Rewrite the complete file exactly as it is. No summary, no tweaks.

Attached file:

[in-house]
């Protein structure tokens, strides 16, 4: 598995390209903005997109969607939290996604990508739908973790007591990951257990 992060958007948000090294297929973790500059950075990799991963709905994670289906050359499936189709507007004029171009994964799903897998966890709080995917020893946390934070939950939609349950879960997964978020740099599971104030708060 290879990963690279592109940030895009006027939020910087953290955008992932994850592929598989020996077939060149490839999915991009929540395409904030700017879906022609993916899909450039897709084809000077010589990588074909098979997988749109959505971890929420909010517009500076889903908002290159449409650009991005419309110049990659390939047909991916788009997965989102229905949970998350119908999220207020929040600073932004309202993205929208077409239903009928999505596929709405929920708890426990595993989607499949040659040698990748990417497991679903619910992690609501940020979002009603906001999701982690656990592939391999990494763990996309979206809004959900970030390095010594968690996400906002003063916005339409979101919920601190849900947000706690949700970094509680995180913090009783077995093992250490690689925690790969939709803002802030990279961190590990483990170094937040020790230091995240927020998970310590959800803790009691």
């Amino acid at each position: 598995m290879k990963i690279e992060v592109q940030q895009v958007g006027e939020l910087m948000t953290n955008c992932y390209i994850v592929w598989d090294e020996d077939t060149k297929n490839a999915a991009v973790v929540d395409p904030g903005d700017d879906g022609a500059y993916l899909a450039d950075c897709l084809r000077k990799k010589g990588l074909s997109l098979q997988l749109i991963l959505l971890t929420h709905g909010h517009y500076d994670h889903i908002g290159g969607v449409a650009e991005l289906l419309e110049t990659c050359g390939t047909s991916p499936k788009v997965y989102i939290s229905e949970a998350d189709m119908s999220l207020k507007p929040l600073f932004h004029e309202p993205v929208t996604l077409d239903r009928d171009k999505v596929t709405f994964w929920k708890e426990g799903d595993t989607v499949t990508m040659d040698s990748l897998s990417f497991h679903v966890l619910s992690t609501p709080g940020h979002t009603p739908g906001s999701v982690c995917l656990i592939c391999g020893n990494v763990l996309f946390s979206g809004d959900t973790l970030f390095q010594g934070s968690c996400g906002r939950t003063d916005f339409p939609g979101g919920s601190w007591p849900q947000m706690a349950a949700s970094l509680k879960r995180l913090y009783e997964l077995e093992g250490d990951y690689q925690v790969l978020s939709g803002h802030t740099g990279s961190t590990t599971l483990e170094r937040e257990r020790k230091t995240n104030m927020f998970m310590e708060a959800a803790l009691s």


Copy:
[in-house]
């Protein structure tokens, strides 16, 4: 598995390209903005997109969607939290996604990508739908973790007591990951257990 992060958007948000090294297929973790500059950075990799991963709905994670289906050359499936189709507007004029171009994964799903897998966890709080995917020893946390934070939950939609349950879960997964978020740099599971104030708060 290879990963690279592109940030895009006027939020910087953290955008992932994850592929598989020996077939060149490839999915991009929540395409904030700017879906022609993916899909450039897709084809000077010589990588074909098979997988749109959505971890929420909010517009500076889903908002290159449409650009991005419309110049990659390939047909991916788009997965989102229905949970998350119908999220207020929040600073932004309202993205929208077409239903009928999505596929709405929920708890426990595993989607499949040659040698990748990417497991679903619910992690609501940020979002009603906001999701982690656990592939391999990494763990996309979206809004959900970030390095010594968690996400906002003063916005339409979101919920601190849900947000706690949700970094509680995180913090009783077995093992250490690689925690790969939709803002802030990279961190590990483990170094937040020790230091995240927020998970310590959800803790009691």
């Amino acid at each position: 598995m290879k990963i690279e992060v592109q940030q895009v958007g006027e939020l910087m948000t953290n955008c992932y390209i994850v592929w598989d090294e020996d077939t060149k297929n490839a999915a991009v973790v929540d395409p904030g903005d700017d879906g022609a500059y993916l899909a450039d950075c897709l084809r000077k990799k010589g990588l074909s997109l098979q997988l749109i991963l959505l971890t929420h709905g909010h517009y500076d994670h889903i908002g290159g969607v449409a650009e991005l289906l419309e110049t990659c050359g390939t047909s991916p499936k788009v997965y989102i939290s229905e949970a998350d189709m119908s999220l207020k507007p929040l600073f932004h004029e309202p993205v929208t996604l077409d239903r009928d171009k999505v596929t709405f994964w929920k708890e426990g799903d595993t989607v499949t990508m040659d040698s990748l897998s990417f497991h679903v966890l619910s992690t609501p709080g940020h979002t009603p739908g906001s999701v982690c995917l656990i592939c391999g020893n990494v763990l996309f946390s979206g809004d959900t973790l970030f390095q010594g934070s968690c996400g906002r939950t003063d916005f339409p939609g979101g919920s601190w007591p849900q947000m706690a349950a949700s970094l509680k879960r995180l913090y009783e997964l077995e093992g250490d990951y690689q925690v790969l978020s939709g803002h802030t740099g990279s961190t590990t599971l483990e170094r937040e257990r020790k230091t995240n104030m927020f998970m310590e708060a959800a803790l009691s």